old supplements

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theturkeyisfat
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old supplements

Postby theturkeyisfat » Wed Aug 10, 2011 10:43 pm

how current do supplements need to be for civil procedure, contracts, constitutional law, and torts?

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20160810
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Re: old supplements

Postby 20160810 » Thu Aug 11, 2011 2:50 am

Protein powder tends to go bad after a year, creatine you can keep for about 2 years. Beyond that, just throw it out.

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kapital98
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Re: old supplements

Postby kapital98 » Thu Aug 11, 2011 2:57 am

SBL wrote:Protein powder tends to go bad after a year, creatine you can keep for about 2 years. Beyond that, just throw it out.


Wait... Creatine will start to crystallize WAY before 2 years. I would recommend keeping creatine for ~1 year and then throwing it out.

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theturkeyisfat
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Re: old supplements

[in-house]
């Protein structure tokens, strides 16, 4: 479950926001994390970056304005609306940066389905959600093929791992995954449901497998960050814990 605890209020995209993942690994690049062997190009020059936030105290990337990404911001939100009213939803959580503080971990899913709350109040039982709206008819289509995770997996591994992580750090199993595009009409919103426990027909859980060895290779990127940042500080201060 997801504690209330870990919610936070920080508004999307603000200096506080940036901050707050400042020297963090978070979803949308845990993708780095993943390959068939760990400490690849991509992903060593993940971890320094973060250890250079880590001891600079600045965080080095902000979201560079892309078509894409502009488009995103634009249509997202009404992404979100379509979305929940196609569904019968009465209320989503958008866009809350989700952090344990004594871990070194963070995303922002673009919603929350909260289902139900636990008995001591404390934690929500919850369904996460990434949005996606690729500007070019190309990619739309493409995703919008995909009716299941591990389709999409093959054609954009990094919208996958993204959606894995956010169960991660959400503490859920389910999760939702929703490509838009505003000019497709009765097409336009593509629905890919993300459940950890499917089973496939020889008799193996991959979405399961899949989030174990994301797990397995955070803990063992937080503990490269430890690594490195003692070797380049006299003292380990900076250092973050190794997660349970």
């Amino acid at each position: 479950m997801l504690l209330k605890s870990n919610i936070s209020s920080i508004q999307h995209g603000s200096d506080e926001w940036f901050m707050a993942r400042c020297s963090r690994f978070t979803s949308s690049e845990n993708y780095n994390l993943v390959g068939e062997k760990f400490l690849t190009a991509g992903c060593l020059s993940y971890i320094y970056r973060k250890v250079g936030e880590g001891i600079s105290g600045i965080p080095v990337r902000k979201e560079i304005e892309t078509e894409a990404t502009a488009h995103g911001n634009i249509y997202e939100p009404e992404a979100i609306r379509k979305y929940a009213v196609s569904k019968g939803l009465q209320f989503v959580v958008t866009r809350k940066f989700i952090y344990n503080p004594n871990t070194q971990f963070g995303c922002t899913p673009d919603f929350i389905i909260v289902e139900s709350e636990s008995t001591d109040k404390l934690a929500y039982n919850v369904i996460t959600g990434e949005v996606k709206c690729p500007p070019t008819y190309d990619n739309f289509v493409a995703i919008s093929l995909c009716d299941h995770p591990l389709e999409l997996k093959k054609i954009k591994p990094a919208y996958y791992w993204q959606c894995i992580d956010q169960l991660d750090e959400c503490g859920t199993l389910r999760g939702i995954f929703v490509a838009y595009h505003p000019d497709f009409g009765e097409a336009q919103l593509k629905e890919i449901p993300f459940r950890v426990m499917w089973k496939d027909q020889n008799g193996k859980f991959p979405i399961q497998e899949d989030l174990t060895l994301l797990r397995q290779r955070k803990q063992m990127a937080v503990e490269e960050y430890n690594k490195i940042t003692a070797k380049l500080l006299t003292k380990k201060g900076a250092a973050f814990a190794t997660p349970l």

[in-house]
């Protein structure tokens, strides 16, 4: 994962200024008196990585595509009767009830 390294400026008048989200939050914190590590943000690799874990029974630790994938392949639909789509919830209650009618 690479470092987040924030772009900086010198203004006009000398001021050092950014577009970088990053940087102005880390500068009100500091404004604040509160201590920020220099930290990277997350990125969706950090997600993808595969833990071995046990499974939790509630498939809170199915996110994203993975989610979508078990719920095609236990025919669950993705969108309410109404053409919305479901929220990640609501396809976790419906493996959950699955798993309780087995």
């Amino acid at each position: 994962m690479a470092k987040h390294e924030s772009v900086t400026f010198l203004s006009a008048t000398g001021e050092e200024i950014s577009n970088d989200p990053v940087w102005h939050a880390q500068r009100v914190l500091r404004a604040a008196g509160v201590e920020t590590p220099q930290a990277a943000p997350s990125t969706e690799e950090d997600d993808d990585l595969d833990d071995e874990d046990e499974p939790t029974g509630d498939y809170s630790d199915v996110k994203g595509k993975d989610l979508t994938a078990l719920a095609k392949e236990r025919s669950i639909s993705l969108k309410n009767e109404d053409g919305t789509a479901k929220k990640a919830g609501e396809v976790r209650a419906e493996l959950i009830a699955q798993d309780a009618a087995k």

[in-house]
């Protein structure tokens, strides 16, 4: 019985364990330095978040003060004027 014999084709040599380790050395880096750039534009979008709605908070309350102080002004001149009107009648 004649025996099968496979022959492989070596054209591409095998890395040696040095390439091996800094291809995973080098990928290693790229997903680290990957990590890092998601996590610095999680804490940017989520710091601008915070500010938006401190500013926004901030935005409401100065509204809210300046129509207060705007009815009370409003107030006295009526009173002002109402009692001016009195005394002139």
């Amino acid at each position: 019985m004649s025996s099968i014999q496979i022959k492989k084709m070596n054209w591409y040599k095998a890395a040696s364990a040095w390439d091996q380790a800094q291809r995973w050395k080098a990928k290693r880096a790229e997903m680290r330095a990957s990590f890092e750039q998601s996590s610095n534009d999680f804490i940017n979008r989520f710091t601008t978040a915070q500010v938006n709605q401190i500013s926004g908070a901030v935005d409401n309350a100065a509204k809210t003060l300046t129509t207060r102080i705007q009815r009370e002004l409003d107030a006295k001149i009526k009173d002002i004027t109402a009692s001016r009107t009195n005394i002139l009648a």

Postby theturkeyisfat » Thu Aug 11, 2011 3:43 am

SBL wrote:Protein powder tends to go bad after a year, creatine you can keep for about 2 years. Beyond that, just throw it out.


:)

Seriously though... Any thoughts?

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kapital98
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Re: old supplements

Postby kapital98 » Sat Aug 13, 2011 7:09 pm

theturkeyisfat wrote:
SBL wrote:Protein powder tends to go bad after a year, creatine you can keep for about 2 years. Beyond that, just throw it out.


:)

Seriously though... Any thoughts?


Black Letter Law practically never changes. A supplement that is 1-2 editions out of date is completely reasonable and will save you a great deal of money.

If you have a chance to look at the most recent edition and an older edition do so. I would caution against really old supplement (ex:1990's) because the explanations may be rather lackluster. Supplements generally improve with time -- but most of the time a new edition is just new page numbers and a couple new lines of text.